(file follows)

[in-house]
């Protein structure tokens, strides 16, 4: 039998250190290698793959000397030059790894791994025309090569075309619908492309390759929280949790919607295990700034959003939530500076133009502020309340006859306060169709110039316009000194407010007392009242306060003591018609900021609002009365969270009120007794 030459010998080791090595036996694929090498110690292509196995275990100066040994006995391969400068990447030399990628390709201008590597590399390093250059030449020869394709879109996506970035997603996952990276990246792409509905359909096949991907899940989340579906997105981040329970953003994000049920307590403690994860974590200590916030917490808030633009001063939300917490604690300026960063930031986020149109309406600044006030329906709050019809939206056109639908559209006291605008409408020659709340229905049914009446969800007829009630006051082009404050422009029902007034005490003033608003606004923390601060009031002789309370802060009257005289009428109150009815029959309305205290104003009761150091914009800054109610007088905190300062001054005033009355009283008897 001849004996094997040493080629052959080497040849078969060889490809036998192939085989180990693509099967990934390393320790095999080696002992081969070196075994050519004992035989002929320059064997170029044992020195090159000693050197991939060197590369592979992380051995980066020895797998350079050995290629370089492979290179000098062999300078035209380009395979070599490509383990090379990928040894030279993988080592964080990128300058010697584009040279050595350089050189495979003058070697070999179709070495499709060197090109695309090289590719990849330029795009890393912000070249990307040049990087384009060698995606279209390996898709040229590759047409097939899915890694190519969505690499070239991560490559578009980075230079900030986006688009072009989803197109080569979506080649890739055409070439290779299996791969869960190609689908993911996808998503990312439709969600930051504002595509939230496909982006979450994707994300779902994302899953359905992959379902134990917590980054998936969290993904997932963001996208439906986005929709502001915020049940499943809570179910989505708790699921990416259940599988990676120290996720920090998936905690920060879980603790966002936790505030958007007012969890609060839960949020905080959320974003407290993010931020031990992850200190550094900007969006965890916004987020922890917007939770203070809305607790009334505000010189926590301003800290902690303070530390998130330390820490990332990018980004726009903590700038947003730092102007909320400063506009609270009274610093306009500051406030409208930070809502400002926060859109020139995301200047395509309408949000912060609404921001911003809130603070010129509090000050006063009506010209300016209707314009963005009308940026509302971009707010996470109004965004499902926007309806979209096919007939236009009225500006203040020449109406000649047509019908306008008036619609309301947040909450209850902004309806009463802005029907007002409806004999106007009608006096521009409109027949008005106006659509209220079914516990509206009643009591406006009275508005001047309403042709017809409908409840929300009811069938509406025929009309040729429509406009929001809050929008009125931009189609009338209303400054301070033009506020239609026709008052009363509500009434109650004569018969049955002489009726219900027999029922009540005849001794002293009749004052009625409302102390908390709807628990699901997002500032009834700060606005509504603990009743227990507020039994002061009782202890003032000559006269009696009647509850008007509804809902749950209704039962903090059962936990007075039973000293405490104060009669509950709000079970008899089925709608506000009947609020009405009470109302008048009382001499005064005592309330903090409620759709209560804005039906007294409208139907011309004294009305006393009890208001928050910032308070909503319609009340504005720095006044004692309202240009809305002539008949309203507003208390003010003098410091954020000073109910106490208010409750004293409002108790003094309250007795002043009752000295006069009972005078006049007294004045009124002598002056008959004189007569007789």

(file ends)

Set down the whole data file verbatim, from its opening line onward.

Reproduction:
[in-house]
């Protein structure tokens, strides 16, 4: 039998250190290698793959000397030059790894791994025309090569075309619908492309390759929280949790919607295990700034959003939530500076133009502020309340006859306060169709110039316009000194407010007392009242306060003591018609900021609002009365969270009120007794 030459010998080791090595036996694929090498110690292509196995275990100066040994006995391969400068990447030399990628390709201008590597590399390093250059030449020869394709879109996506970035997603996952990276990246792409509905359909096949991907899940989340579906997105981040329970953003994000049920307590403690994860974590200590916030917490808030633009001063939300917490604690300026960063930031986020149109309406600044006030329906709050019809939206056109639908559209006291605008409408020659709340229905049914009446969800007829009630006051082009404050422009029902007034005490003033608003606004923390601060009031002789309370802060009257005289009428109150009815029959309305205290104003009761150091914009800054109610007088905190300062001054005033009355009283008897 001849004996094997040493080629052959080497040849078969060889490809036998192939085989180990693509099967990934390393320790095999080696002992081969070196075994050519004992035989002929320059064997170029044992020195090159000693050197991939060197590369592979992380051995980066020895797998350079050995290629370089492979290179000098062999300078035209380009395979070599490509383990090379990928040894030279993988080592964080990128300058010697584009040279050595350089050189495979003058070697070999179709070495499709060197090109695309090289590719990849330029795009890393912000070249990307040049990087384009060698995606279209390996898709040229590759047409097939899915890694190519969505690499070239991560490559578009980075230079900030986006688009072009989803197109080569979506080649890739055409070439290779299996791969869960190609689908993911996808998503990312439709969600930051504002595509939230496909982006979450994707994300779902994302899953359905992959379902134990917590980054998936969290993904997932963001996208439906986005929709502001915020049940499943809570179910989505708790699921990416259940599988990676120290996720920090998936905690920060879980603790966002936790505030958007007012969890609060839960949020905080959320974003407290993010931020031990992850200190550094900007969006965890916004987020922890917007939770203070809305607790009334505000010189926590301003800290902690303070530390998130330390820490990332990018980004726009903590700038947003730092102007909320400063506009609270009274610093306009500051406030409208930070809502400002926060859109020139995301200047395509309408949000912060609404921001911003809130603070010129509090000050006063009506010209300016209707314009963005009308940026509302971009707010996470109004965004499902926007309806979209096919007939236009009225500006203040020449109406000649047509019908306008008036619609309301947040909450209850902004309806009463802005029907007002409806004999106007009608006096521009409109027949008005106006659509209220079914516990509206009643009591406006009275508005001047309403042709017809409908409840929300009811069938509406025929009309040729429509406009929001809050929008009125931009189609009338209303400054301070033009506020239609026709008052009363509500009434109650004569018969049955002489009726219900027999029922009540005849001794002293009749004052009625409302102390908390709807628990699901997002500032009834700060606005509504603990009743227990507020039994002061009782202890003032000559006269009696009647509850008007509804809902749950209704039962903090059962936990007075039973000293405490104060009669509950709000079970008899089925709608506000009947609020009405009470109302008048009382001499005064005592309330903090409620759709209560804005039906007294409208139907011309004294009305006393009890208001928050910032308070909503319609009340504005720095006044004692309202240009809305002539008949309203507003208390003010003098410091954020000073109910106490208010409750004293409002108790003094309250007795002043009752000295006069009972005078006049007294004045009124002598002056008959004189007569007789």